The Consequences of Teen Motherhood Can Last for Generations

Declining rates of adolescent pregnancy come with a catch.

Rebecca Blackwell / AP

A child whose mother had her as a teenager is set up to have a tough life. Compared with peers whose parents gave birth later, this child is at a greater risk of being born prematurely, of struggling to acquire basic skills such as literacy and self-control, and of underperforming in school.

This child is also more likely to become a teen mother herself. Adolescent pregnancy isn’t genetic, but it is hereditary in a way. The child of a teen mom is bound to inherit the circumstances—poverty, familial instability—that potentially contributed to the pregnancy in the first place. And the baby might encounter those circumstances more acutely, because teen motherhood itself can create new layers of hardship for both parent and child. By the time the children of teen moms start school, many are already at a disadvantage relative to their peers.

The good news is that women around the world are having children later in life, including in the United States, where the teen-pregnancy rate dropped by roughly two-thirds from 1990 to 2016. The bad news? This positive trend might come with a major caveat: The effects of teen pregnancies generations ago, new research suggests, are still being felt.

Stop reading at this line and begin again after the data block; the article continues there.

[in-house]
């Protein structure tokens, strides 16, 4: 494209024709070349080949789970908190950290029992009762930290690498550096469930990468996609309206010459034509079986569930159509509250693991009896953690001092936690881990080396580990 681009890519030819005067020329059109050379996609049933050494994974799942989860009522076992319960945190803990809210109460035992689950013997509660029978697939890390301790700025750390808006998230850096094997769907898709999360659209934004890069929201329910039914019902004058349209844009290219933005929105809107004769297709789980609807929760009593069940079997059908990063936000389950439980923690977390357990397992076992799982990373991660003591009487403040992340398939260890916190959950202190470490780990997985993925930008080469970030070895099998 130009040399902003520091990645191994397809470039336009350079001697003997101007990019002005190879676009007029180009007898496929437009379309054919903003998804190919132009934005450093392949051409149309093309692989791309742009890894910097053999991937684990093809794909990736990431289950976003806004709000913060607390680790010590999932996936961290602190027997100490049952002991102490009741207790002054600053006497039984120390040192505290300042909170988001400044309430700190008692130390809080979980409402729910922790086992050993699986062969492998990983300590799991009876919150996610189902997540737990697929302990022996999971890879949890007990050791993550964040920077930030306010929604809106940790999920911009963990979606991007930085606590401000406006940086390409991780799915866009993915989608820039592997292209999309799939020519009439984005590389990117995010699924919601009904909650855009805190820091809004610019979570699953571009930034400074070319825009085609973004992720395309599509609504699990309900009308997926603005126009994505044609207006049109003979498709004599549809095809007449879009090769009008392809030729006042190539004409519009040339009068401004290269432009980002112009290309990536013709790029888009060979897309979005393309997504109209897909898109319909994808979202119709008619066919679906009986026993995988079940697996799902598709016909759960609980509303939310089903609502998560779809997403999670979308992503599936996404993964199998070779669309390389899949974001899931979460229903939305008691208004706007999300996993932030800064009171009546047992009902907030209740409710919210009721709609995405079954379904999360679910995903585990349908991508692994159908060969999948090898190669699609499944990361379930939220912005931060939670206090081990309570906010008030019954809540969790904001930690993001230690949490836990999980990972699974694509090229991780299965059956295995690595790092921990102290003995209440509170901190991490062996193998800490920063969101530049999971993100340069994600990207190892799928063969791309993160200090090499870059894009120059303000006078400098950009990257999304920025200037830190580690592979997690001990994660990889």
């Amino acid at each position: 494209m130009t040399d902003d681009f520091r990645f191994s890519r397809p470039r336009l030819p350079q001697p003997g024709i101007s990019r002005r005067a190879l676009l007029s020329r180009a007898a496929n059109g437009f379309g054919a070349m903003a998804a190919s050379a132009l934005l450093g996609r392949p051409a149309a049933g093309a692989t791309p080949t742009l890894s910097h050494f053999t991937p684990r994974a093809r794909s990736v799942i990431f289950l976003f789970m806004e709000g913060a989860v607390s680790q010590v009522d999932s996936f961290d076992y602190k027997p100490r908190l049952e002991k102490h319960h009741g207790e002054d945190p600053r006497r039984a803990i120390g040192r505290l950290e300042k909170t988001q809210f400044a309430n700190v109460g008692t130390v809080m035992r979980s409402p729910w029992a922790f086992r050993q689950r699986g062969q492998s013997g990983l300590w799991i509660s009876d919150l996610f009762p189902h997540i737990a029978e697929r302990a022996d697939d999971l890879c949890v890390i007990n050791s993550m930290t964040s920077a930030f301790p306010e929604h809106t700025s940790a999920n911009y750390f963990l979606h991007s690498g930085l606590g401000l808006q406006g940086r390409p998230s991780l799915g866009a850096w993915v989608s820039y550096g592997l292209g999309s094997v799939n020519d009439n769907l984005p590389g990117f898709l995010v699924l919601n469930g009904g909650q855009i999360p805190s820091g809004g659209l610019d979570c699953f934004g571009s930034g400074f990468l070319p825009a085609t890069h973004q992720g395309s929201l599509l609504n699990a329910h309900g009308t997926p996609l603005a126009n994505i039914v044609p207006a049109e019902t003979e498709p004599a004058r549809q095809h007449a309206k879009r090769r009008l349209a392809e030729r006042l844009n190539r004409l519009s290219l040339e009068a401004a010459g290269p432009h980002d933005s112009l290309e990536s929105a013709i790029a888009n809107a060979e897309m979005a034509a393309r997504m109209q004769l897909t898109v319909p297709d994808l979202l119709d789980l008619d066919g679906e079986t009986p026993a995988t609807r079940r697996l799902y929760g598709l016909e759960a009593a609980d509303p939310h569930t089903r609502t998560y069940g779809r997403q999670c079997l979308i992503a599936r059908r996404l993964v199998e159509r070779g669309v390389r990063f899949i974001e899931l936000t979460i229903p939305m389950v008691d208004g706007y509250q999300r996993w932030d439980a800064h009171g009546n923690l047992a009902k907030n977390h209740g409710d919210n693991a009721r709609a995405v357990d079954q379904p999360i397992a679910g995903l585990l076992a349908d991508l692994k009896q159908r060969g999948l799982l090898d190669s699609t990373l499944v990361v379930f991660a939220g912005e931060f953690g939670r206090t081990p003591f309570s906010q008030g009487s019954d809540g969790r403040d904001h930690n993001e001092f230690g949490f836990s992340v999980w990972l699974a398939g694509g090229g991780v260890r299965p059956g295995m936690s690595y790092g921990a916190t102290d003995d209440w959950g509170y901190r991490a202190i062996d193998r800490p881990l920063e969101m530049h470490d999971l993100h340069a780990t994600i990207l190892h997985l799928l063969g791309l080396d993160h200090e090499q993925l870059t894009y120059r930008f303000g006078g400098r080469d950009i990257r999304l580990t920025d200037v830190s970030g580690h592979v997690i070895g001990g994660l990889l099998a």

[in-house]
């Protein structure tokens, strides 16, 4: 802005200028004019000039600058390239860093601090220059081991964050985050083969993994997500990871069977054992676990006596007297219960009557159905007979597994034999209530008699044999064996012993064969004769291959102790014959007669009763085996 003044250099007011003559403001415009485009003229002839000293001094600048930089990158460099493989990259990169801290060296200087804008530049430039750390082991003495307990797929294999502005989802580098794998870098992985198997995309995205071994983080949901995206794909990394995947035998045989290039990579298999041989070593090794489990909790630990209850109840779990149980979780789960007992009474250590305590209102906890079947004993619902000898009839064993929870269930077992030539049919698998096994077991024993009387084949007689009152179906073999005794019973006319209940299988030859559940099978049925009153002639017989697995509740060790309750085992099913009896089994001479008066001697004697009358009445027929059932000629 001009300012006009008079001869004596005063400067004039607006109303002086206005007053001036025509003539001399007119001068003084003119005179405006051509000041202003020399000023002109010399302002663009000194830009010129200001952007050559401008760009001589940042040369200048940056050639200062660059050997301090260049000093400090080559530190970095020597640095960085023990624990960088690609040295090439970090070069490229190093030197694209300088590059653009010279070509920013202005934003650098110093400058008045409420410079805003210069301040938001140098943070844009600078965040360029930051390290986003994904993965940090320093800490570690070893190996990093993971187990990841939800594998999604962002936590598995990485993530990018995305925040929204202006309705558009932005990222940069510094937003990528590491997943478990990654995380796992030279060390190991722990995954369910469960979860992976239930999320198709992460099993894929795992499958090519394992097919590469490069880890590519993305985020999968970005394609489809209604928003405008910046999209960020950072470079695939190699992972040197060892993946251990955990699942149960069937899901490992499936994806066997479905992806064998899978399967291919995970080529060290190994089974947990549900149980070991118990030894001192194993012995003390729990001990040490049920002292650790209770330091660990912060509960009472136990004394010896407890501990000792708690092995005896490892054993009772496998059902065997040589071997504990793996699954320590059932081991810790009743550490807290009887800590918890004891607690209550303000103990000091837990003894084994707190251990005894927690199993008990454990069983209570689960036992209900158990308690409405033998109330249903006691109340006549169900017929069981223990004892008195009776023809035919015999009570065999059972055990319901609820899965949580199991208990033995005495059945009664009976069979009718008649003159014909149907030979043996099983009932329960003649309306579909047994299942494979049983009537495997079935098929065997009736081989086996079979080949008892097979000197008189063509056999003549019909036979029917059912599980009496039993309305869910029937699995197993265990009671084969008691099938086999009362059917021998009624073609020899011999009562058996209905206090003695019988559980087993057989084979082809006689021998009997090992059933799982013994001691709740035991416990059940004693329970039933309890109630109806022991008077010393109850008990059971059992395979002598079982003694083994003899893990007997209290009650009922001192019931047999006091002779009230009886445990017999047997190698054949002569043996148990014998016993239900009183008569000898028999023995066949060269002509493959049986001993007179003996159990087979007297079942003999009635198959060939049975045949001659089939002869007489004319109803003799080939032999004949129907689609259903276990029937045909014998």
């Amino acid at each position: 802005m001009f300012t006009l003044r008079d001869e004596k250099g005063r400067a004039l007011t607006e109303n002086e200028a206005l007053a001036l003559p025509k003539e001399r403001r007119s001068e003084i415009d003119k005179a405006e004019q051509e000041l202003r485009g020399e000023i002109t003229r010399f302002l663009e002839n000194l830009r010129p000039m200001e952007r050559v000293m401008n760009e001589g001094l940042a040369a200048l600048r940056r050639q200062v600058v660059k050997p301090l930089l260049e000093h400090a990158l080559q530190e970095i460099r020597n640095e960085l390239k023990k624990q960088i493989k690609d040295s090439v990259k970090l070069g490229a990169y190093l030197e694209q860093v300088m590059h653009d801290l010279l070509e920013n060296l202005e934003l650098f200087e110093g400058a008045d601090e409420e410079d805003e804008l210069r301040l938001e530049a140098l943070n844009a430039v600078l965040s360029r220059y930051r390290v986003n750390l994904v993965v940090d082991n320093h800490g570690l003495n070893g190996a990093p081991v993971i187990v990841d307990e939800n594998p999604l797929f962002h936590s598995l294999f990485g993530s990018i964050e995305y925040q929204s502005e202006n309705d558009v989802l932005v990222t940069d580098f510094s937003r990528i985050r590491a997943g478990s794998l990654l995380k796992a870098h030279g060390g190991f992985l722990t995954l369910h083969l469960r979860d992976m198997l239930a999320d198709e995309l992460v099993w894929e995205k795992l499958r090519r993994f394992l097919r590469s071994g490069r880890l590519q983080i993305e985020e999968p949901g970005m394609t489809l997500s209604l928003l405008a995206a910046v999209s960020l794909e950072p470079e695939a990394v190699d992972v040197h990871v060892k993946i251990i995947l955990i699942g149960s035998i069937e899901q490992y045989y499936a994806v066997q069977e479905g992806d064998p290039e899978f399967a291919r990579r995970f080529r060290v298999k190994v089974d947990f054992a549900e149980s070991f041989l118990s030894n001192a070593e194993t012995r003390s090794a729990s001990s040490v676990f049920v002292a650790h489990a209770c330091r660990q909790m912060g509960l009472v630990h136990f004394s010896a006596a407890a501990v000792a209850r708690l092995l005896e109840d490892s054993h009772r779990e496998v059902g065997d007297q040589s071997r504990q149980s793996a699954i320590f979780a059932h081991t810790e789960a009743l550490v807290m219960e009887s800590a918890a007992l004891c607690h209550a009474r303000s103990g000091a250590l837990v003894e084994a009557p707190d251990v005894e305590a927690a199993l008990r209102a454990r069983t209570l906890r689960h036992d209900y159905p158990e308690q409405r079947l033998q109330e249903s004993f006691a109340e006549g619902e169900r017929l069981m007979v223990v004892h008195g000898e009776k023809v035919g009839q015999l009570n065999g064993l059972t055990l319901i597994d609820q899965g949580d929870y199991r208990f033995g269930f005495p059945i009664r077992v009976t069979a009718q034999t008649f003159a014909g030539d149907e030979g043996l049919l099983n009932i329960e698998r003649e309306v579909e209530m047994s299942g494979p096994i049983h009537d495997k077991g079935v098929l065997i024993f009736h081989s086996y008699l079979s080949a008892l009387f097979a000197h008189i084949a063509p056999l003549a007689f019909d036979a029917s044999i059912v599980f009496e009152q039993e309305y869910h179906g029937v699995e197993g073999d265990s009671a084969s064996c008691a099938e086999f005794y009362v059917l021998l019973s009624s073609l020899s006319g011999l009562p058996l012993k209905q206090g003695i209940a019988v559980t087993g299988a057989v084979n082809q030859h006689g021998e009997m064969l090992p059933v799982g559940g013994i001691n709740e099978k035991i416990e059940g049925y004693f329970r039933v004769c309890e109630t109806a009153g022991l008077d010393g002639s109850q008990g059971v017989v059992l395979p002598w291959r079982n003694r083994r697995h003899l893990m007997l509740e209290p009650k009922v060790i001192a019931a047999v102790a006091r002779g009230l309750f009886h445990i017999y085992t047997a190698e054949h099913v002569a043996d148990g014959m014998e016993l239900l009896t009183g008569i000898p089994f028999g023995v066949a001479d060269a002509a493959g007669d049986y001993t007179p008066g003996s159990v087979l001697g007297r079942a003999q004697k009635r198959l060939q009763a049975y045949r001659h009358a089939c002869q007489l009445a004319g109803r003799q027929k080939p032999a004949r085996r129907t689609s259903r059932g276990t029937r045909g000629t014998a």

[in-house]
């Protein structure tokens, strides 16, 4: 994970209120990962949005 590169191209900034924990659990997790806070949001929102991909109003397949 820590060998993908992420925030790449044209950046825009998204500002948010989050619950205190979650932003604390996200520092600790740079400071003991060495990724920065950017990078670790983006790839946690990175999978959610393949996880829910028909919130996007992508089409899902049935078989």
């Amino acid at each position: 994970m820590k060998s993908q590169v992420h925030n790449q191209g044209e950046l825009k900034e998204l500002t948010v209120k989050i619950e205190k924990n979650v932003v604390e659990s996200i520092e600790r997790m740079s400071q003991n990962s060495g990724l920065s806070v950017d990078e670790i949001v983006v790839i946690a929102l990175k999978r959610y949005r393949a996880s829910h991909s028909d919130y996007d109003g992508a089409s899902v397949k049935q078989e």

A peer-reviewed study recently published in the journal PLOS One finds that having a grandmother who had her first kid as a teen is a strong predictor for whether a child will underperform in school—even for a child whose own mother gave birth as an adult, not a teenager. That particular child is, in fact, 39 percent more likely to place in the bottom 10th percentile of scores measuring whether kindergartners are ready for school than a classmate whose grandmother and mother became parents as adults. (The study defines an adult mother as one who was at least 20—an age cutoff often used to define adolescent pregnancy—when she gave birth to her first child.)

The study, co-written by several public-health scholars, including Elizabeth Wall-Wieler, a postdoctoral research fellow at Stanford University’s School of Medicine, analyzed census-like data on 11,300 children in the Canadian province of Manitoba who were born between 2000 and 2009. The researchers then paired the data with statistics on those kids’ “school readiness”—their physical independence, social behaviors, basic numerical knowledge, and ability to communicate effectively, for example—as scored by Manitoba’s kindergarten teachers on a detailed questionnaire.

They chose to focus on Manitoba because of its comprehensive population data and detailed statistics on school readiness, which made it a uniquely apt place to investigate the multigenerational effects of teen pregnancy on academic performance. According to Wall-Wieler, this study is the first ever to probe that question.